President Barack Obama and likely Republican presidential nominee Mitt Romney both have had trouble winning over white working-class voters – a demographic that could be crucial in the general election. In the 2008 contest, whites without a college education accounted for 39 percent of the total votes, The Hill
Obama didn’t fare well among these voters in 2008, either in the general election against GOP Sen. John McCain or the Democratic primaries against Hillary Clinton. Romney, meanwhile, has trailed Rick Santorum in that segment during this year’s Republican primaries.
Obama alienated blue-collar workers four years ago when he criticized small-town voters who “cling to guns or religion.” And Romney has turned off the working class with repeated, awkward references to his personal fortune.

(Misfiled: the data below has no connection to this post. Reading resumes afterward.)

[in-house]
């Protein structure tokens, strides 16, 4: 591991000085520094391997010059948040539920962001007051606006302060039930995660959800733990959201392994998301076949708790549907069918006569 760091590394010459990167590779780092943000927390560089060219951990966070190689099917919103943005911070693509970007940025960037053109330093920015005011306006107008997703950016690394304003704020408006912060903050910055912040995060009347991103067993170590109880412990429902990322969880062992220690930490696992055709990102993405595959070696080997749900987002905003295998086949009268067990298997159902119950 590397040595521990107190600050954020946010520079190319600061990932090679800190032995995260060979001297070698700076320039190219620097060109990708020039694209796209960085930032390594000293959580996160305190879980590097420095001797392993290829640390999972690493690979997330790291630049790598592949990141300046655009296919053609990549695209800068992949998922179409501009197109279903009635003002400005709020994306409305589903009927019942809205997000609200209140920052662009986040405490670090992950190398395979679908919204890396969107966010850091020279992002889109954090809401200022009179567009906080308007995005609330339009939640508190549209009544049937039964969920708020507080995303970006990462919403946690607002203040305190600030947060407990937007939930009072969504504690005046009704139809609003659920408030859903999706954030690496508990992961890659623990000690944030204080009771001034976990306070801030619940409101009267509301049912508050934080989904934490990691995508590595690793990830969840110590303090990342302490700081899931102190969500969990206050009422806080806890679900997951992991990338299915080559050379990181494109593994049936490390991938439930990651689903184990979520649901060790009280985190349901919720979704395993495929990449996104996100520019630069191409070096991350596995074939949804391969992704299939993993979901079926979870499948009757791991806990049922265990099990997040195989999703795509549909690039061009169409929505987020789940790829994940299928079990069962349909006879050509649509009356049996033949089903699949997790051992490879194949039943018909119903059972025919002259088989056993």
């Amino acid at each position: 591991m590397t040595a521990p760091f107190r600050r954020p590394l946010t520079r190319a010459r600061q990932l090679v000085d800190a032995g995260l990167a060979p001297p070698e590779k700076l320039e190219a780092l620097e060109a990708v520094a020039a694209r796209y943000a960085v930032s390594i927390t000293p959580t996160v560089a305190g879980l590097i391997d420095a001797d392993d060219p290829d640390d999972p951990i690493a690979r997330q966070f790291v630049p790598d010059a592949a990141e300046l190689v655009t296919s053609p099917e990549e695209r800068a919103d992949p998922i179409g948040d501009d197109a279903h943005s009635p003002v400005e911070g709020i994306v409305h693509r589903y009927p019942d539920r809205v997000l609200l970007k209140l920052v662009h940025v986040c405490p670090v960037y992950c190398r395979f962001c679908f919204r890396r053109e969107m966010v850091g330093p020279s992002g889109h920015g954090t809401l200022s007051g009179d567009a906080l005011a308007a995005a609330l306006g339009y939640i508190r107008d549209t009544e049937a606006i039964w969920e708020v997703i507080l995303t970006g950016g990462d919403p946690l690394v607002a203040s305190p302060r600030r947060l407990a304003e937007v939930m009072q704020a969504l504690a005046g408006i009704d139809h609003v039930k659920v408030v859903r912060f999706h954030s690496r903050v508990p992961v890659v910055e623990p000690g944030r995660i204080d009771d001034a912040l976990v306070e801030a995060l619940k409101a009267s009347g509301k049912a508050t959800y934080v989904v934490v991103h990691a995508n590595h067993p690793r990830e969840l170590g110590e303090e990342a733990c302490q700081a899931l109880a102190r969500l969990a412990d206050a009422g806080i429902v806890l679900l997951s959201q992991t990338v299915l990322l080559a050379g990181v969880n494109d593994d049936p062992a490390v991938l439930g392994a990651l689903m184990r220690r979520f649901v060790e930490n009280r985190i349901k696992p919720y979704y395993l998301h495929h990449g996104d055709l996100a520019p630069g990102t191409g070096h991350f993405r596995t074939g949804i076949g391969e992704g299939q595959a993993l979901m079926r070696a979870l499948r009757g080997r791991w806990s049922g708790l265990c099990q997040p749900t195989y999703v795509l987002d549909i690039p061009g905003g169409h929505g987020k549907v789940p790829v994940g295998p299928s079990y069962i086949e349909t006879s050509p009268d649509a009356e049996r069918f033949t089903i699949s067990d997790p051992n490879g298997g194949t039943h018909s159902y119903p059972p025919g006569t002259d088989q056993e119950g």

So who has the best chance of attracting this hotly-contested demographic in November?
“I don’t know where they’ll go,” Mark Brewer, a political science professor at the University of Maine, told The Hill. “If the election comes down to Obama and Romney, I don’t see them having a real affinity with either candidate. How many are going to say, I don’t like either one; I am going to stay home?”
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